Population Of India 2013 Essay Help

Every third person in an Indian city today is a youth. In about seven years, the median individual in India will be 29 years, very likely a city-dweller, making it the youngest country in the world. India is set to experience a dynamic transformation as the population burden of the past turns into a demographic dividend, but the benefits will be tempered with social and spatial inequalities.

These are some of the findings of the ‘State of the Urban Youth, India 2012: Employment, Livelihoods, Skills,’ a report published by IRIS Knowledge Foundation in collaboration with UN-HABITAT.

A closer analysis of the urban youth suggests that greater political participation, engagement at a policy level and urgent attention to improving their quality of life can ensure that India enjoys the benefits of this dividend.

The report traces the incredible rise — and the eventual decline — of this cohort in India. The population in the age-group of 15-34 increased from 353 million in 2001 to 430 million in 2011. Current predictions suggest a steady increase in the youth population to 464 million by 2021 and finally a decline to 458 million by 2026.

By 2020, India is set to become the world’s youngest country with 64 per cent of its population in the working age group. With the West, Japan and even China aging, this demographic potential offers India and its growing economy an unprecedented edge that economists believe could add a significant 2 per cent to the GDP growth rate.

But the report suggests urban spaces have not necessarily aided the quality of life enjoyed by Indian youth. A telling sign: one-fifth of the Indian urban population lives on less than a dollar a day. Additionally, the report finds that while income levels in cities may appear to be higher, the cost of living is also constantly increasing, resulting in shrinking savings, inadequate access to health care and lack of quality education. Maternal mortality remains the ‘top cause of death among young women.’ Further, more than half of young urban women are anaemic, pointing to inadequate food and nutrition.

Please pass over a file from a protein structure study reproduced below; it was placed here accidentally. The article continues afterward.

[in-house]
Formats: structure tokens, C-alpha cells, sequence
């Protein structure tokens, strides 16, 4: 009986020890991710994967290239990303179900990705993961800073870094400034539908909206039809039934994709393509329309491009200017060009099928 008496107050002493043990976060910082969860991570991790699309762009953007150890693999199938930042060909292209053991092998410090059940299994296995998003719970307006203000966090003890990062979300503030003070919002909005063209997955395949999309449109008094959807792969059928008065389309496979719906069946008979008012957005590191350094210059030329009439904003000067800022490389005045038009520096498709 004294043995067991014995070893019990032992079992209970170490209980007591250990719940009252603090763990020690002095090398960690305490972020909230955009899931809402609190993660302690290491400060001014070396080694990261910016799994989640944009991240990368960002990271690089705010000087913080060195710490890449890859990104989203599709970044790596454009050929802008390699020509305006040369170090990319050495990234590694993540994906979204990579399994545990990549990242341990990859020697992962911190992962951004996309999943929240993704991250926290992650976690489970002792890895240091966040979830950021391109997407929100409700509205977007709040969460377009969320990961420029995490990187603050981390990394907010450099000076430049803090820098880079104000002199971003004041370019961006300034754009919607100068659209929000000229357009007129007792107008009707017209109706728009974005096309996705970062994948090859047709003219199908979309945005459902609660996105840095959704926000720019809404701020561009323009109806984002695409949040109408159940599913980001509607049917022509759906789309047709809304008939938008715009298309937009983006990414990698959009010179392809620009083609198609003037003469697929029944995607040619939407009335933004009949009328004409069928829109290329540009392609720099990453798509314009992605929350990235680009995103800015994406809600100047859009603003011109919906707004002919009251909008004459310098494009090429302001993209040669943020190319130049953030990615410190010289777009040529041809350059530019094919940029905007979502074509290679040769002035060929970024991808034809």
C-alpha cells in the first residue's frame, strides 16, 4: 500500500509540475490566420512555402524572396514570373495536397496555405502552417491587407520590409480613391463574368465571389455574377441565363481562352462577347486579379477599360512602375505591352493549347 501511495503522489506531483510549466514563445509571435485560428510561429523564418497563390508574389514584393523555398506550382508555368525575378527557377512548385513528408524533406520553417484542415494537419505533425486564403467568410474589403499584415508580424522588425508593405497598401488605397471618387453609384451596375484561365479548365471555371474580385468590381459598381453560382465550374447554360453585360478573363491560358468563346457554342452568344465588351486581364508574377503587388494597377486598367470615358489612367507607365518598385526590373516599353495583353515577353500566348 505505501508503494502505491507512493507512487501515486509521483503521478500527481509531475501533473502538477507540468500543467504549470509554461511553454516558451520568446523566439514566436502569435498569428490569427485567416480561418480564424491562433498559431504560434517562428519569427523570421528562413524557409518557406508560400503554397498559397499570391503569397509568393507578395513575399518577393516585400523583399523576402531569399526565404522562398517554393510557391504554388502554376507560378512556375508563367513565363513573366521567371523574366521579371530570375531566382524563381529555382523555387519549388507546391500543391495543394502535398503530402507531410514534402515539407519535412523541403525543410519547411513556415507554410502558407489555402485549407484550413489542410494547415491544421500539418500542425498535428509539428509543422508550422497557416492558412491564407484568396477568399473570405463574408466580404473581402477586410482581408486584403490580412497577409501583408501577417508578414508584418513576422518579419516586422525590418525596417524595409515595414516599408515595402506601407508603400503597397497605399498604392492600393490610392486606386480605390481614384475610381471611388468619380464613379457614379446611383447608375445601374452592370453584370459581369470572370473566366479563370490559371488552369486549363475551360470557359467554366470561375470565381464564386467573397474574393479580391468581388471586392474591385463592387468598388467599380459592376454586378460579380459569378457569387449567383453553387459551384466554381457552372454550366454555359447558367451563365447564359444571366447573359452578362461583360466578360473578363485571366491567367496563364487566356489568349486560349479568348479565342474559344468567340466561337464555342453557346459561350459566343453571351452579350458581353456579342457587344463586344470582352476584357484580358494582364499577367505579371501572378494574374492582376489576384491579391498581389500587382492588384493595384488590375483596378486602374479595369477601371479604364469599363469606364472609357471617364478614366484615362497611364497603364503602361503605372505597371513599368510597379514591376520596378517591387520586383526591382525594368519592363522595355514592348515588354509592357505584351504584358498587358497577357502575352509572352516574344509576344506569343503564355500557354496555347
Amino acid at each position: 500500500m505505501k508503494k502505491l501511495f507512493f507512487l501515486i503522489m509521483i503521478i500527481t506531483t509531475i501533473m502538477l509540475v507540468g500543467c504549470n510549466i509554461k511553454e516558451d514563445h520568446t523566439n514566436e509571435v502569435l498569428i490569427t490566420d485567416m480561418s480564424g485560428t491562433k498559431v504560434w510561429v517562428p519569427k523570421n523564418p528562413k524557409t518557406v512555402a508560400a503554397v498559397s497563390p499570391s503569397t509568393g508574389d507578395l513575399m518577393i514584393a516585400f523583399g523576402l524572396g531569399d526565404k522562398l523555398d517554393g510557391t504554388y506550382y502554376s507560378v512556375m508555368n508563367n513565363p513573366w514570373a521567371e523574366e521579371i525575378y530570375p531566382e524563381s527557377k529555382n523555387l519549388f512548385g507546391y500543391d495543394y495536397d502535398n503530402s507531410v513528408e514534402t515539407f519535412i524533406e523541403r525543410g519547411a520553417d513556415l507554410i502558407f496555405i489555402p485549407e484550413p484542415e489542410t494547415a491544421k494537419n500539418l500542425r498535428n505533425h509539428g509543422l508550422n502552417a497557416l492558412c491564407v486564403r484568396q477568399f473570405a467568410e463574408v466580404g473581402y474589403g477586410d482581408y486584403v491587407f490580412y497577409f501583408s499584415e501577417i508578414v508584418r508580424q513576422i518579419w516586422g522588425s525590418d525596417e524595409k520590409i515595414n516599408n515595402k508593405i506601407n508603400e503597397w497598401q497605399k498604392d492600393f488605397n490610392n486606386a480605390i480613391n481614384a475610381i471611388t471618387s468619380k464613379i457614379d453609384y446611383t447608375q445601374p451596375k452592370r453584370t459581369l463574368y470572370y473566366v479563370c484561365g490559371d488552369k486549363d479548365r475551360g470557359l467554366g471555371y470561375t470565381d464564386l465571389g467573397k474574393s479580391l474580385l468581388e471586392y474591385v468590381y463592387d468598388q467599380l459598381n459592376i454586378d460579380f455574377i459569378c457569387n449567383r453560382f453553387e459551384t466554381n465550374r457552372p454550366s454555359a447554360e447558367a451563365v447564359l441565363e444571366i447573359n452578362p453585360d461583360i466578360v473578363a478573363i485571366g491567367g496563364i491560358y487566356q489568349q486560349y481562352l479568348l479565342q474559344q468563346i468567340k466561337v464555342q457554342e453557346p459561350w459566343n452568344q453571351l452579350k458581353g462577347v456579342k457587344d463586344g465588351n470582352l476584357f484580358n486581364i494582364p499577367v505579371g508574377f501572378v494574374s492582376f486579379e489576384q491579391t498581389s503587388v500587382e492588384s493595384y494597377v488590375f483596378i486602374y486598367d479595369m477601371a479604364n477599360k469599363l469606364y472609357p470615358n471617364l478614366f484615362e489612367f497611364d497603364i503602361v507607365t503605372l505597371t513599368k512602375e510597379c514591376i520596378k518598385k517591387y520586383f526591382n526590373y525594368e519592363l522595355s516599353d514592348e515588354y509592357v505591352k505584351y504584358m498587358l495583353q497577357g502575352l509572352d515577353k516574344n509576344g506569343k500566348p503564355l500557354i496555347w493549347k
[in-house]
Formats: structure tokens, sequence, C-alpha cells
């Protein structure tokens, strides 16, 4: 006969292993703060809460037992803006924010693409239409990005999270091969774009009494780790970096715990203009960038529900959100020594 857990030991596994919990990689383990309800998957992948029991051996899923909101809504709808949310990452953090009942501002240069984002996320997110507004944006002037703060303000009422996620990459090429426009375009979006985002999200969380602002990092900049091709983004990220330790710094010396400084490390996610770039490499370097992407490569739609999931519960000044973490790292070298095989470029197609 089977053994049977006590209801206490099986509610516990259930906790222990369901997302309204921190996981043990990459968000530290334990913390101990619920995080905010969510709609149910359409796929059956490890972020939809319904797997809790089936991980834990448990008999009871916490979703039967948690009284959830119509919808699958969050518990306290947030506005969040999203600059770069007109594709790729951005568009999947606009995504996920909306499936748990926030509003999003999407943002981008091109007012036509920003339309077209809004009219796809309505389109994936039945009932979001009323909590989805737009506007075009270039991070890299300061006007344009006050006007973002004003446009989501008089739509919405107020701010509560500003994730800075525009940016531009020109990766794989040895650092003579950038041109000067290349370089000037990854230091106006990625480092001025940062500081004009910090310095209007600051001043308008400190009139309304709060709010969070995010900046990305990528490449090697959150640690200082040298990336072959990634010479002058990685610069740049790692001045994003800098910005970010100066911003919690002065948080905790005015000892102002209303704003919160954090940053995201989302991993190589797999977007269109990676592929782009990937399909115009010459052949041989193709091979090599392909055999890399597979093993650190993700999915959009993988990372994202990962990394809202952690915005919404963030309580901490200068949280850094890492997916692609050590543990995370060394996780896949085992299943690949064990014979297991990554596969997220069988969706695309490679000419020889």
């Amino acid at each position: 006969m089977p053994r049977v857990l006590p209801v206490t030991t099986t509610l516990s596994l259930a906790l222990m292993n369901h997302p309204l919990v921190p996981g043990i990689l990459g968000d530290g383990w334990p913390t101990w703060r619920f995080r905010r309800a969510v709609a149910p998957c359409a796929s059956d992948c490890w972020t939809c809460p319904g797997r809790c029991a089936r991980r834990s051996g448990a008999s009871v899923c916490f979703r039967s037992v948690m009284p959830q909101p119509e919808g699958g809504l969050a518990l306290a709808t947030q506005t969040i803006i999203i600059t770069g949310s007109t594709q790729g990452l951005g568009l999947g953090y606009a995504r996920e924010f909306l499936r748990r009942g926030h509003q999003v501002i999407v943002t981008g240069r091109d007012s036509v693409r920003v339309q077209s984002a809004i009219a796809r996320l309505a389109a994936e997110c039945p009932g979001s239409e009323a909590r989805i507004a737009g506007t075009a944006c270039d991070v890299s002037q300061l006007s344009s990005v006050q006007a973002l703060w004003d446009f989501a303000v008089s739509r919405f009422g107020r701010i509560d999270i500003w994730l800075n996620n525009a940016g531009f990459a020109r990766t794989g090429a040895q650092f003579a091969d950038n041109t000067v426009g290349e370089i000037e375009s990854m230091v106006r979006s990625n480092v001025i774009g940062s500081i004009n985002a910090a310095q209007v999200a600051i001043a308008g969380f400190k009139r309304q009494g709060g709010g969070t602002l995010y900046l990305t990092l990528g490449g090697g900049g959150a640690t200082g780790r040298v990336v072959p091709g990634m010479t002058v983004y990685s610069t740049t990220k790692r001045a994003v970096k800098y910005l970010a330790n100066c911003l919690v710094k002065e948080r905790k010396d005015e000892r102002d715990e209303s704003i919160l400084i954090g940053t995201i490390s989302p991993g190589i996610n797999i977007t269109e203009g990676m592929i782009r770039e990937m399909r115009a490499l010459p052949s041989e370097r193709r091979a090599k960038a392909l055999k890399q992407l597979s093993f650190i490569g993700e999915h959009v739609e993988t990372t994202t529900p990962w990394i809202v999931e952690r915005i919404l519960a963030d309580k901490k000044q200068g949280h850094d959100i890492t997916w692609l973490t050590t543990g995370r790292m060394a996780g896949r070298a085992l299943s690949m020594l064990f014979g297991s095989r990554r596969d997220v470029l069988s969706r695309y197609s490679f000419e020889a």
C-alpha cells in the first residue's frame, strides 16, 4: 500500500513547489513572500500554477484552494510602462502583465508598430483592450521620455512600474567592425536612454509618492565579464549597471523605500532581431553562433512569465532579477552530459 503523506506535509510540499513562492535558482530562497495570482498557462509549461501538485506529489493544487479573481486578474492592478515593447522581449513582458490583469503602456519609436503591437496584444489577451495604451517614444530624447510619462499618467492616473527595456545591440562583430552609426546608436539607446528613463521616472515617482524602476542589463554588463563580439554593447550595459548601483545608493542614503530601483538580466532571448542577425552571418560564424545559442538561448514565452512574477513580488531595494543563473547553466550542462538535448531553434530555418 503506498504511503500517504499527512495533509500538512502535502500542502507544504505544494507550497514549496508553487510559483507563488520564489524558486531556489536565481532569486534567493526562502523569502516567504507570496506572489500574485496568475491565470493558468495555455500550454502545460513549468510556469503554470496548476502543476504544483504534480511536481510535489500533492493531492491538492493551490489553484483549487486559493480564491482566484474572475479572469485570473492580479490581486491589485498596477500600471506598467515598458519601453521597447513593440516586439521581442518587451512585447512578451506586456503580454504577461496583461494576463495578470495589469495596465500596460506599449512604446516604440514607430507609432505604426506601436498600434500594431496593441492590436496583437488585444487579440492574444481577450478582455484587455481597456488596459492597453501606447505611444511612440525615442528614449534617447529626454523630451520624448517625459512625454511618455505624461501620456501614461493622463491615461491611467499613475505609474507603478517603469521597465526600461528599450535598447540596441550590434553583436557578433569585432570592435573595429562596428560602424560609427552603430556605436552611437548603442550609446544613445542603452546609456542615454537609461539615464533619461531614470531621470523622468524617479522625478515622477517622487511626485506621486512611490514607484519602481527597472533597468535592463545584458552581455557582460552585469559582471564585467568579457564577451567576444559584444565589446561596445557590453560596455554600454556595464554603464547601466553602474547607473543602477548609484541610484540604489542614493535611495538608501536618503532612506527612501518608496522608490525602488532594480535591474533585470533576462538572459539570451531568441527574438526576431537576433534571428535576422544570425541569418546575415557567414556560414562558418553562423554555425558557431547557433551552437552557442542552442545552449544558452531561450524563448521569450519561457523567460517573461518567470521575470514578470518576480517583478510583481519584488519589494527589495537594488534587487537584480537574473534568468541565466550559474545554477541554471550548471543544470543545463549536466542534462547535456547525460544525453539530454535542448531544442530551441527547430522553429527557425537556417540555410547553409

The report’s findings indicate that the problem is not urbanisation per se but the inequalities that it seems to accentuate.

While India is undergoing a demographic transition, regional disparities in education mean the benefits will not be evenly spread across the country. The report says the southern and western States will be the first to experience a growth dividend as they accounted for 63 per cent of all formally trained people. The largest share of youth with formal skills was found in Kerala, followed by Maharashtra, Tamil Nadu, Himachal Pradesh and Gujarat. Among those undergoing training, Maharashtra had the highest share, Bihar the lowest.

The unequal access to opportunity and the lack of emphasis on education remains a persistent problem. The report finds that a person in an urban area has a 93 per cent greater chance of acquiring training than someone in a rural area.

With the continuous rise in the young Indian population, India is growing younger. There is a “demographic dividend” which needs to be exploited. As per the findings of the ‘State of the Urban Youth, India 2012: Employment, Livelihoods, Skills,’ a report published by IRIS Knowledge Foundation in collaboration with UN-HABITAT, every third person in an Indian city today is a youth. In about seven years, the median individual age in India will be 29 years, very likely a city-dweller, making it the youngest country in the world.

No discussion in India about environment, health, employment and various other issues can be carried away by skipping the burning issue of rising population. With 1.2 Billion populations (17% of entire world population) India is the second most populated country after People’s Republic of China. However, set to be utilized in a channelized manner Indian Population will prove to be a valuable asset rather than a liability.

Rising population an asset, how?